Mauricio Medinaceli Monrroy
Private Consultant
Oil - Natural Gas - Energy

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Ten years of a so-called "nationalization" of hydrocarbons in Bolivia

Before I start this post I want to point out two important notes. The first is related with the to the haste in the elaboration of this post, because this weekend the media will be saturated with this "nationalization" I want to present my ideas in advance. The second is related to one of my debt to my friends of Abya Yala TV, last week I couldn't attend a kind invitation to discuss these issues, I hope that time will work and our friendship will win this fault completely mine.

It has been ten years of a measure that had, as its main merit, the big media impact. During these ten years this so-called "Nationalization" was widely used in the media; however, its strictly technical implementation is still unknown, just remember that during this period the provisions of Articles 6 and 7 of 3740 Act enacted in 2007, was not fulfilled.

There are already several occasions where I point out that the current Bolivian oil industry would not be what it is, without the work of many Bolivians in the past and the remarkable growth in international oil prices. This time I want to introduce some figures on the same idea, so I invite you to see the following figure, where I show total wellhead revenues under two scenarios: 1) the first one doesn't consider the export contract to Brazil (and Argentina) and keeps oil prices at levels observed in 2000; 2) in the second I present the Bolivian wellhead revenues actually observed, I mean, including exports and the impact of high international oil prices.

blog.16.04.26.01e

So dear reader, without the Bolivia-Brazil pipeline implemented in the past (before Mr. Morales) and without international high oil prices, the total wellhead revenue (the size of the cake) barely reach US$ 400 million annually. I mean, during the period 2006-2014 the total wellhead revenues observed (and harvested) were slightly higher than the US $ 38 billion; with no Bolivia-Brazil gas export project and without high international oil prices wellhead revenues are just over US$ 3. In other words, without the project to Brazil and without international oil prices high... really there had not been much to "nationalize".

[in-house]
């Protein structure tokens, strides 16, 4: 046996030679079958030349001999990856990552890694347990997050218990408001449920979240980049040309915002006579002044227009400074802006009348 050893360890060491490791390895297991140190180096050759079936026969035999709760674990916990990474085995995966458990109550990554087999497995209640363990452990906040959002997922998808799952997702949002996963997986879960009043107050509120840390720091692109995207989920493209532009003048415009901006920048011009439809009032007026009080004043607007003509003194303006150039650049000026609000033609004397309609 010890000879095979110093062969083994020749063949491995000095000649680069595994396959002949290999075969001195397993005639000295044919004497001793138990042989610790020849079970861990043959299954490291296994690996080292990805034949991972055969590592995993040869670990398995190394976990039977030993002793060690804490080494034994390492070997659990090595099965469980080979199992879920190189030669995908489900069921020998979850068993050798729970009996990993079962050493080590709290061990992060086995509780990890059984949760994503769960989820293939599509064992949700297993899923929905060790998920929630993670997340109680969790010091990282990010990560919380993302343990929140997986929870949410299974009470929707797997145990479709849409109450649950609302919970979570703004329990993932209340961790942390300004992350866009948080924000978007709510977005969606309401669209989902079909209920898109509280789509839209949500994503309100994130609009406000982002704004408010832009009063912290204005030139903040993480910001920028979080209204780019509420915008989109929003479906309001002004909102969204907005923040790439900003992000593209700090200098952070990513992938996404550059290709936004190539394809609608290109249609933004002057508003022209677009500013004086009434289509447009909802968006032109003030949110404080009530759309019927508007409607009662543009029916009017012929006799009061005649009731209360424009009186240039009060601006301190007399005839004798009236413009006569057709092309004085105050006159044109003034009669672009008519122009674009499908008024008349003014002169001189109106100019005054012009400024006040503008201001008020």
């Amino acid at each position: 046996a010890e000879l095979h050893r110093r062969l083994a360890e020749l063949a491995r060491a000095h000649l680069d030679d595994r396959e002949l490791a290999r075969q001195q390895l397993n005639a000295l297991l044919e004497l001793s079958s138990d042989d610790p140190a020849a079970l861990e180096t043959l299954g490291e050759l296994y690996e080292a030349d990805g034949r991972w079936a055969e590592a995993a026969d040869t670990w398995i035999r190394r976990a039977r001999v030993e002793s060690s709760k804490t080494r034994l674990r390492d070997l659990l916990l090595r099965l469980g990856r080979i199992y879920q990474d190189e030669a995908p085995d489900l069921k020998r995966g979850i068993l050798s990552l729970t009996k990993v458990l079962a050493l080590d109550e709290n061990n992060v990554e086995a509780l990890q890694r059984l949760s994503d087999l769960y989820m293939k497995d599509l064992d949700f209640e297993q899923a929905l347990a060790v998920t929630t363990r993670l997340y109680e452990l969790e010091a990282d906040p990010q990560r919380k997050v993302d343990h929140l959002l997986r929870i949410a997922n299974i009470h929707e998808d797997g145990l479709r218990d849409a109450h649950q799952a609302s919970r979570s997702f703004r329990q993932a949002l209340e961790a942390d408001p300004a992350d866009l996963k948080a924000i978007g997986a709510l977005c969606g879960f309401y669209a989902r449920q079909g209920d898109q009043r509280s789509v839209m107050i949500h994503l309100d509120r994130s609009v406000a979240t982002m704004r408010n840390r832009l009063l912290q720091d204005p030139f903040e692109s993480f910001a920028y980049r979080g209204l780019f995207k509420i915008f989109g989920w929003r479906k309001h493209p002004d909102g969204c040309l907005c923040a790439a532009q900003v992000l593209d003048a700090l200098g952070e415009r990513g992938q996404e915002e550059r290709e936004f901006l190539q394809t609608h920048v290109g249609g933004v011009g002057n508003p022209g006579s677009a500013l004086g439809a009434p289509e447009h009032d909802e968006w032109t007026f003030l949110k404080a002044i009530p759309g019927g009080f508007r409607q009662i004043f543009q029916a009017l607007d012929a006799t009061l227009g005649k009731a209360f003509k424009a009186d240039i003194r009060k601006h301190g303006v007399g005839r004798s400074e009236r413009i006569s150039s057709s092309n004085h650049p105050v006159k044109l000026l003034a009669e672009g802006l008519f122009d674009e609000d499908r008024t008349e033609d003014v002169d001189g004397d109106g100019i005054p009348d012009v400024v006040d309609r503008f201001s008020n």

One of the arguments often used to justify the so-called "nationalization" is related to the ownership of hydrocarbons, it's argued that through this process "Bolivians recovered the ownership of hydrocarbons." Well, let's see what the numbers tell us. In the following two figures I present the markets of Bolivian natural gas production, in 2007 88% of total production was exported as raw natural gas to Brazil and Argentina; meanwhile in 2015 this figure reaches 84%. Thus, despite the feeling of pride that we could have since 2006 because this so-called "nationalization", in fact, we keep doing the same... export natural gas as raw material.

blog.16.04.26.02

It is also argued that the substantial tax revenues from the hydrocarbons sector in Bolivia are due to the "nationalization" of hydrocarbons. Again, let's see what the data says. The following figure shows the division of the wellhead revenues (the size of the cake) in the Bolivian hydrocarbon sector. As you can see the "bulk" of fiscal resources for the Bolivian state comes from the Direct Tax on Hydrocarbons (IDH), tax created in 2005 (a year before the process called "nationalization") and promulgated by the President of National Congress at that time, Mr. Hormando Vaca Diez. In fact, this is the tax "distributed" to municipalities, regional governments, indigenous fund, etc. Revenues from the so-called "nationalization" exclusively benefit YPFB (Bolivian state oil company) and can be, as example, "15%" or "1%" according the natural gas field economics.

blog.16.04.26.03e

So is there any merit in the so-called "nationalization"? Indeed yes, it's the neoliberal nature of the process. The percentage that in the graph appears as "15%" is variable according to market and production conditions, in other words, whenever the private operator "get more profit" pays more to YPFB. In this sense, the fiscal instrument created with the so-called "nationalization" it's a progressive rate applied on the profit of the field operation.

This May 1st. surely will come full of commercials and heated speeches gracing with flowers the so-called "nationalization" process, I only ask you dear reader, that at that time you will remember the ideas expressed in this post and thus, perhaps, achieve have a more balanced vision of this process.

Once again the dance of the billions of dollars will be the central act of this play were balconies are reserved for the chosen ones, while the rest simply will applaud in order to not lose that old wooden chair that shares with his family .

Mauricio Medinaceli Monrroy

La Paz, April 26th., 2016

 

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